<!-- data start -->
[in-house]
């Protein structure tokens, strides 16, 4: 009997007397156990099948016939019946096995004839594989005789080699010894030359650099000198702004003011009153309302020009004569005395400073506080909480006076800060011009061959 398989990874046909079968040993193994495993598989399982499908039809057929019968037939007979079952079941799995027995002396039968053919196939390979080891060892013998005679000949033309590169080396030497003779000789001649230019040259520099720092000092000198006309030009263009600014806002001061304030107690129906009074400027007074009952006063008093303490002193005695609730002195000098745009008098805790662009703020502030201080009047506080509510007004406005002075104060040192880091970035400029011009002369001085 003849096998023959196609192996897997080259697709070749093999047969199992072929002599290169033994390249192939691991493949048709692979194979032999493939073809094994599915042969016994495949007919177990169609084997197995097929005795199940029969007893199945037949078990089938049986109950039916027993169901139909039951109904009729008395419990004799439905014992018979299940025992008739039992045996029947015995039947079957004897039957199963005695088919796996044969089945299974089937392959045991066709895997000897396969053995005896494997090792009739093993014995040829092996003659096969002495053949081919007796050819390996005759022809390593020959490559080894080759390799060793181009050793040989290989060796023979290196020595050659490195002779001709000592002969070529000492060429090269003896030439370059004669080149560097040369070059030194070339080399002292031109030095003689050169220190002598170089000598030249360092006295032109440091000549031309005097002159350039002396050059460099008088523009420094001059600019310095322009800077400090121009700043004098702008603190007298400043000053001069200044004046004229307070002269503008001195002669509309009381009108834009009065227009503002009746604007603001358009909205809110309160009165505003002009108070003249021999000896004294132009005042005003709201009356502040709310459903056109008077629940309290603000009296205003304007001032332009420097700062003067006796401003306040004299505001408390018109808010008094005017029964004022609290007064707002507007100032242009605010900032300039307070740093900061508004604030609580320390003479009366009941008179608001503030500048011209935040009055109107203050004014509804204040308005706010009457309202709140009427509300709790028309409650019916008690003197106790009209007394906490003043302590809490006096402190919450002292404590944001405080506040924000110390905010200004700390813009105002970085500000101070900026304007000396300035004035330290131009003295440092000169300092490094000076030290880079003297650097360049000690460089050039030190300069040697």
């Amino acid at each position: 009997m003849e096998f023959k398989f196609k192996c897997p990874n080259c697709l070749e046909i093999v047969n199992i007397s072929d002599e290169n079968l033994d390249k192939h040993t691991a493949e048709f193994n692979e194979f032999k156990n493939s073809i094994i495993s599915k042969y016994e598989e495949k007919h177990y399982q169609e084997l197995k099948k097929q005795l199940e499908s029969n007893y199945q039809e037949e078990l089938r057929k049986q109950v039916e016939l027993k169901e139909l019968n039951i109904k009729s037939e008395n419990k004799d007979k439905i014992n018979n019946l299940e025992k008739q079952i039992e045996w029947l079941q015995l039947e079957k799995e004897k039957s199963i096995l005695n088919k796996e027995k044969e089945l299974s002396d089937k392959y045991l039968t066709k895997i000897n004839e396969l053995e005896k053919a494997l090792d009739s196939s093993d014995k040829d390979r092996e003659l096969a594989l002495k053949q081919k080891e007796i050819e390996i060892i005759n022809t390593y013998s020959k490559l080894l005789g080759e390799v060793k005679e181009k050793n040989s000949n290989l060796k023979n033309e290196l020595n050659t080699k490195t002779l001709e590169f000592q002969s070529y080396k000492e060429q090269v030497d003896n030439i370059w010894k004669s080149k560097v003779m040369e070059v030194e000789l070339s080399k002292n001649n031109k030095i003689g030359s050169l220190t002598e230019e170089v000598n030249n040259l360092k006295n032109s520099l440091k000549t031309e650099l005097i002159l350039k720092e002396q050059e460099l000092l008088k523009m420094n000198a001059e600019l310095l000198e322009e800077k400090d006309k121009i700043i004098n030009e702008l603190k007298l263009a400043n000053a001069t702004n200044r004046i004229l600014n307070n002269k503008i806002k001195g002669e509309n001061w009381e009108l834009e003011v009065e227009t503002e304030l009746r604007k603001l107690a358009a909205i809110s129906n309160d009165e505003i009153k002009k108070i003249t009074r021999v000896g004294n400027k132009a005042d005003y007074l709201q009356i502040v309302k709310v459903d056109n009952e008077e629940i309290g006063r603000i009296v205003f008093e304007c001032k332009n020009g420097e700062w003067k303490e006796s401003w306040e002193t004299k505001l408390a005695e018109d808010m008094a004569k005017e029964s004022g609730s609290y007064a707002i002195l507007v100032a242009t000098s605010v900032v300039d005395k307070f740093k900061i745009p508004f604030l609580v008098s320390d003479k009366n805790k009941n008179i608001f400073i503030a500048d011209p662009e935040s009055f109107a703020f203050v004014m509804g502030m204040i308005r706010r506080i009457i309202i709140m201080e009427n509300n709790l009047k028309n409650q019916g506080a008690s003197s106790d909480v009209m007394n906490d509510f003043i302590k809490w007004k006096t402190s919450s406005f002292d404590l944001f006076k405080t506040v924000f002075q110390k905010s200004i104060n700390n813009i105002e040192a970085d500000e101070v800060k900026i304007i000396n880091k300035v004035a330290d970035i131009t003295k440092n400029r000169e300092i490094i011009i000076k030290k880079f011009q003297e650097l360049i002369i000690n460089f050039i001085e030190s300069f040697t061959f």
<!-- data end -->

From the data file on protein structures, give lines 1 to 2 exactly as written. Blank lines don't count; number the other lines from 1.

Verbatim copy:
[in-house]
């Protein structure tokens, strides 16, 4: 009997007397156990099948016939019946096995004839594989005789080699010894030359650099000198702004003011009153309302020009004569005395400073506080909480006076800060011009061959 398989990874046909079968040993193994495993598989399982499908039809057929019968037939007979079952079941799995027995002396039968053919196939390979080891060892013998005679000949033309590169080396030497003779000789001649230019040259520099720092000092000198006309030009263009600014806002001061304030107690129906009074400027007074009952006063008093303490002193005695609730002195000098745009008098805790662009703020502030201080009047506080509510007004406005002075104060040192880091970035400029011009002369001085 003849096998023959196609192996897997080259697709070749093999047969199992072929002599290169033994390249192939691991493949048709692979194979032999493939073809094994599915042969016994495949007919177990169609084997197995097929005795199940029969007893199945037949078990089938049986109950039916027993169901139909039951109904009729008395419990004799439905014992018979299940025992008739039992045996029947015995039947079957004897039957199963005695088919796996044969089945299974089937392959045991066709895997000897396969053995005896494997090792009739093993014995040829092996003659096969002495053949081919007796050819390996005759022809390593020959490559080894080759390799060793181009050793040989290989060796023979290196020595050659490195002779001709000592002969070529000492060429090269003896030439370059004669080149560097040369070059030194070339080399002292031109030095003689050169220190002598170089000598030249360092006295032109440091000549031309005097002159350039002396050059460099008088523009420094001059600019310095322009800077400090121009700043004098702008603190007298400043000053001069200044004046004229307070002269503008001195002669509309009381009108834009009065227009503002009746604007603001358009909205809110309160009165505003002009108070003249021999000896004294132009005042005003709201009356502040709310459903056109008077629940309290603000009296205003304007001032332009420097700062003067006796401003306040004299505001408390018109808010008094005017029964004022609290007064707002507007100032242009605010900032300039307070740093900061508004604030609580320390003479009366009941008179608001503030500048011209935040009055109107203050004014509804204040308005706010009457309202709140009427509300709790028309409650019916008690003197106790009209007394906490003043302590809490006096402190919450002292404590944001405080506040924000110390905010200004700390813009105002970085500000101070900026304007000396300035004035330290131009003295440092000169300092490094000076030290880079003297650097360049000690460089050039030190300069040697």